The present study is also the first nematicidal bio-guided fractionation of the CFs from Trichoderma species and screening the organic and residual aqueous fractions against J2s. After the fractionation, 69% of the RF fractions from the non-nematicidal CFs had a higher mortal effect on M. javanica. This effect could be attributed to antagonistic action between metabolites and the concentration of the metabolites in the RFs of the strains. By contrast, the nematicidal effect of the CF from T. harzianum strain Th20-07 was not confirmed, suggesting that enzymes were mainly involved in the nematicidal activity of strain Th20-07 and were subsequently denatured by the solvent during the fractionation. The antibiosis produced by chitinase and protease action from Trichoderma species has been widely described. For example, an enzymatic filtrate obtained from T. koningiopsis UFSMQ40 is mortal to J2s of M. incognita (90.4% mortality) and M. javanica (63.2%) after 24 h of exposure [15]. Chitinase (51.42 U/mL) and protease (4.27 U/mL) from T. harzianum ITCC 6888 caused high mortality (93%) against M. incognita [40].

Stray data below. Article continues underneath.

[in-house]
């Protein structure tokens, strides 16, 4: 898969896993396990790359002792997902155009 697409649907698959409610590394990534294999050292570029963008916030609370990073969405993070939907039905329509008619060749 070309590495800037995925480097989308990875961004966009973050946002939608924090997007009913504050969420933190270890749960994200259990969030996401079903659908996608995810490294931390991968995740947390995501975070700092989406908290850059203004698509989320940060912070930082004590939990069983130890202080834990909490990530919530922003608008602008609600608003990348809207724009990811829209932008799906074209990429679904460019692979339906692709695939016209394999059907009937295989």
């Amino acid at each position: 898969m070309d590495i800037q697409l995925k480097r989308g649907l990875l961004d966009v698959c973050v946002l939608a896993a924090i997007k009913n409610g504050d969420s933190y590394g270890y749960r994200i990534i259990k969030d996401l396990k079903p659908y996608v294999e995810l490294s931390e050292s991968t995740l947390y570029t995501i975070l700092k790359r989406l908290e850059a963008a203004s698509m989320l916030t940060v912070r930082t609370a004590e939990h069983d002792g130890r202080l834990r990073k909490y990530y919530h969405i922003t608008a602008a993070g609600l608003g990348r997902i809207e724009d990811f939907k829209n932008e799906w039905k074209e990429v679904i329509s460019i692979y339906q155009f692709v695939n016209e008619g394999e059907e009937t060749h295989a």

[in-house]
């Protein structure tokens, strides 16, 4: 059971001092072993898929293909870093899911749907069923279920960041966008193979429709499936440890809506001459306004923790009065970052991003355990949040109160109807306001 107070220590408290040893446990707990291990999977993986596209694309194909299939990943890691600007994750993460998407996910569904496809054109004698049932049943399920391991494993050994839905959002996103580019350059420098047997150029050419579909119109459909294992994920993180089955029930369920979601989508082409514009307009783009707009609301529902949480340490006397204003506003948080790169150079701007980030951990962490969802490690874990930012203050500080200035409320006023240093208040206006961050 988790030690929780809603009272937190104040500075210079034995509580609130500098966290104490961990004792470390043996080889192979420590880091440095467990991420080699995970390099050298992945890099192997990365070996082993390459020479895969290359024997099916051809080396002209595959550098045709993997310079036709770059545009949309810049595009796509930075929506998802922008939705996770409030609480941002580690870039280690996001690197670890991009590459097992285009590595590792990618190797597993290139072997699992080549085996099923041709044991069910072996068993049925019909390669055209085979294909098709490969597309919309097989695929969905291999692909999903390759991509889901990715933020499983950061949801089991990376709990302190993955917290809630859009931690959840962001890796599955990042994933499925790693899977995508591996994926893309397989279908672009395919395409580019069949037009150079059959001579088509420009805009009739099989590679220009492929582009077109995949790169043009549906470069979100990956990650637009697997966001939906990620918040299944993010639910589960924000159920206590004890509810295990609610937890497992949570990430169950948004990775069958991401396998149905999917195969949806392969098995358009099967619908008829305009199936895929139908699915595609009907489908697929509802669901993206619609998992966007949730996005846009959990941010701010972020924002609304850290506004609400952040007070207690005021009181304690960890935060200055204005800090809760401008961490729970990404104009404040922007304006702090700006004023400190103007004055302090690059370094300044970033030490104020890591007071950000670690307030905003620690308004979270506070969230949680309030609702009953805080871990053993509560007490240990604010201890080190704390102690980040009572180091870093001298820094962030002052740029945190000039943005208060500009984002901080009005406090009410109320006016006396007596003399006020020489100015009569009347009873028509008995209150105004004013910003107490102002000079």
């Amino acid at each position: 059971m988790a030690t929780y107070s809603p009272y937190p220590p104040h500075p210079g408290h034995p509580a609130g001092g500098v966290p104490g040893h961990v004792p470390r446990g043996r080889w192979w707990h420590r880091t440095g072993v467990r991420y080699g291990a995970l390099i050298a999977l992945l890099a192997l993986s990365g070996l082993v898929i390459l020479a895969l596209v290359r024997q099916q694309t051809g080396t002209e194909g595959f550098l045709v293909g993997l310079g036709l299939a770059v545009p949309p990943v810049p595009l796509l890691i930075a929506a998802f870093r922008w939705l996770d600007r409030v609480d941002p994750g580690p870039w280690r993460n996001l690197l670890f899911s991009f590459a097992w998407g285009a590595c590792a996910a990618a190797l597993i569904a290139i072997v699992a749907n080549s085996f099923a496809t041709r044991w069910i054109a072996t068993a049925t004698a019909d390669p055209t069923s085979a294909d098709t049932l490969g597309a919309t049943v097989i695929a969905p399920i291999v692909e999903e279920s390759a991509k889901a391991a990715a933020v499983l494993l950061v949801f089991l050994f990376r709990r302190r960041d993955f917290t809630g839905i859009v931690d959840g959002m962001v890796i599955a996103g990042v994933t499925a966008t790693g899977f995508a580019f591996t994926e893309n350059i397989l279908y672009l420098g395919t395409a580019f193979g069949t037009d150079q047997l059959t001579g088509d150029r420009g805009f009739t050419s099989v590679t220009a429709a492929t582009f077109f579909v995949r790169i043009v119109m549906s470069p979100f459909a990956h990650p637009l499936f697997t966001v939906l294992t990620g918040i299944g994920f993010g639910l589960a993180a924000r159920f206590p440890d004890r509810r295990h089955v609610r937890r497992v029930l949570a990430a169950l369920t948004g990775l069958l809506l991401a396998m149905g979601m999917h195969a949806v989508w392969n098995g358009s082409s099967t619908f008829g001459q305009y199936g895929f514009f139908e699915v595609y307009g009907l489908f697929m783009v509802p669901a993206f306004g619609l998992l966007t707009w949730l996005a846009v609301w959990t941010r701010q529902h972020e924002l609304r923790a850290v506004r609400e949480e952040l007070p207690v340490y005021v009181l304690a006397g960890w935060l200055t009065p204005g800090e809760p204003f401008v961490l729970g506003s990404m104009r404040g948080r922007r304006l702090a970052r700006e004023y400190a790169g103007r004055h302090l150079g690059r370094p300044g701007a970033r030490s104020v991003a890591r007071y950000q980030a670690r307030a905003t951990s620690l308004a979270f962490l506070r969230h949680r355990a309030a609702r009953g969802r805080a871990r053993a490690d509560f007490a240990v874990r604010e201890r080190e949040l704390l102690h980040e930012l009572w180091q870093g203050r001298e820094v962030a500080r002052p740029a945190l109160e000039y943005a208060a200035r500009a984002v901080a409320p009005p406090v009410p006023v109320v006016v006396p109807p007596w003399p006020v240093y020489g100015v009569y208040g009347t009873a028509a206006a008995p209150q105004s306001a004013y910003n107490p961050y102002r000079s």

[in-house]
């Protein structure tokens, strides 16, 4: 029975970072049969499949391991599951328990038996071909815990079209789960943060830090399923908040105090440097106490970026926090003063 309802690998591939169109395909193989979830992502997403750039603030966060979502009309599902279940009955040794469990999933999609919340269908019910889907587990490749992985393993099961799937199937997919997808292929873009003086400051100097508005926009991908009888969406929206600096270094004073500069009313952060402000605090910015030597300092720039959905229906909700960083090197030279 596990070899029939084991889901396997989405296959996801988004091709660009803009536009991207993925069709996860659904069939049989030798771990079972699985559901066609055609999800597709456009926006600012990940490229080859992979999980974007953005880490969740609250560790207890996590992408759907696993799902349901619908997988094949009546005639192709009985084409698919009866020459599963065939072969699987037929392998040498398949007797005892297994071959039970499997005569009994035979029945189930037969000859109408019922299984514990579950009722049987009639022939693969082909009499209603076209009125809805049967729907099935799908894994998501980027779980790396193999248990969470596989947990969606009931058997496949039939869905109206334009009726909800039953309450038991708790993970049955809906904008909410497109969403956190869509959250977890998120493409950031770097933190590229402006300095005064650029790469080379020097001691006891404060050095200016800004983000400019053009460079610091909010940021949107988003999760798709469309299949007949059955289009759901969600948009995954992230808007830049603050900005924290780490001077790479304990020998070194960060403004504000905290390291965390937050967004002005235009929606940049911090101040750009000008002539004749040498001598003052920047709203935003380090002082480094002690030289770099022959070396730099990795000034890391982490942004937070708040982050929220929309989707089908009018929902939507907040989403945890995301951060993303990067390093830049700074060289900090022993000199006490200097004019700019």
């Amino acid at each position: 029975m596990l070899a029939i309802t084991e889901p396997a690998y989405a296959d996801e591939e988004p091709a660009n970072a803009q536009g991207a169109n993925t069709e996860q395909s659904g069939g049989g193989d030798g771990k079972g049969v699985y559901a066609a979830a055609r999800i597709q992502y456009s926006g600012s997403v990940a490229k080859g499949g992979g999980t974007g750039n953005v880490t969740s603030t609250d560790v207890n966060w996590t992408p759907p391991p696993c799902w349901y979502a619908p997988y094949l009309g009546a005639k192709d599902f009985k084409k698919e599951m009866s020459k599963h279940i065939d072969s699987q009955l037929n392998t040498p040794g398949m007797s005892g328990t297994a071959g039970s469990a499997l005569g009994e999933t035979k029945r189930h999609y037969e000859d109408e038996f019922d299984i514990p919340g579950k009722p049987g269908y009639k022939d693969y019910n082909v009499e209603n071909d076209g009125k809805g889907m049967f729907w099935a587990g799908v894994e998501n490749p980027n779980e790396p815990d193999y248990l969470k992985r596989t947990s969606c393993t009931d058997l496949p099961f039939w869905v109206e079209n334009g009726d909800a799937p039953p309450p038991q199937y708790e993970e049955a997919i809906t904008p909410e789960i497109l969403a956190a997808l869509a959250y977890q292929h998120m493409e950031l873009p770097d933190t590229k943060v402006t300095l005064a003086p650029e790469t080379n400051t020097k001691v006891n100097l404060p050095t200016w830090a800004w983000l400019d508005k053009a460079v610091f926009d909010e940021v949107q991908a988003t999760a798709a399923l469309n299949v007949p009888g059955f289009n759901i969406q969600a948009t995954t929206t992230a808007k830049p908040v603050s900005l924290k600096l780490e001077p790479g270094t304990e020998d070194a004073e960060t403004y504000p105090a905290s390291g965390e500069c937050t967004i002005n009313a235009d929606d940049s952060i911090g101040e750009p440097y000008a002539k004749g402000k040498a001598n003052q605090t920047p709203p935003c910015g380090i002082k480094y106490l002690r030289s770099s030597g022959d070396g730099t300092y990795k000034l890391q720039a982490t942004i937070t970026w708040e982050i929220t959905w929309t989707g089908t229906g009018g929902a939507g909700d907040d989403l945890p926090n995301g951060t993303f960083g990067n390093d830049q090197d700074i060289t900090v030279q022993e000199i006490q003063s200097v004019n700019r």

On the other hand, in our study, the highest lethal activity against both Meloidogyne species was found for T. koningiopsis Th41-11, T. harzianum Th43-14, T. virens Th27-08, and the two T. ghanense strains tested. The most investigated of these species has been T. harzianum for its properties as a biological control agent and its metabolites [2,4,14]. Other in vitro studies of CFs from T. harzianum strains grown in PDB have shown a significant mortal effect on the J2s of M. incognita. For example, CFs from T. harzianum strains ThU, JX1614550 and Th.6 caused a mortality of 33, 64.5 and 75%, respectively, at 100% concentrations after 72 h [19,41,42].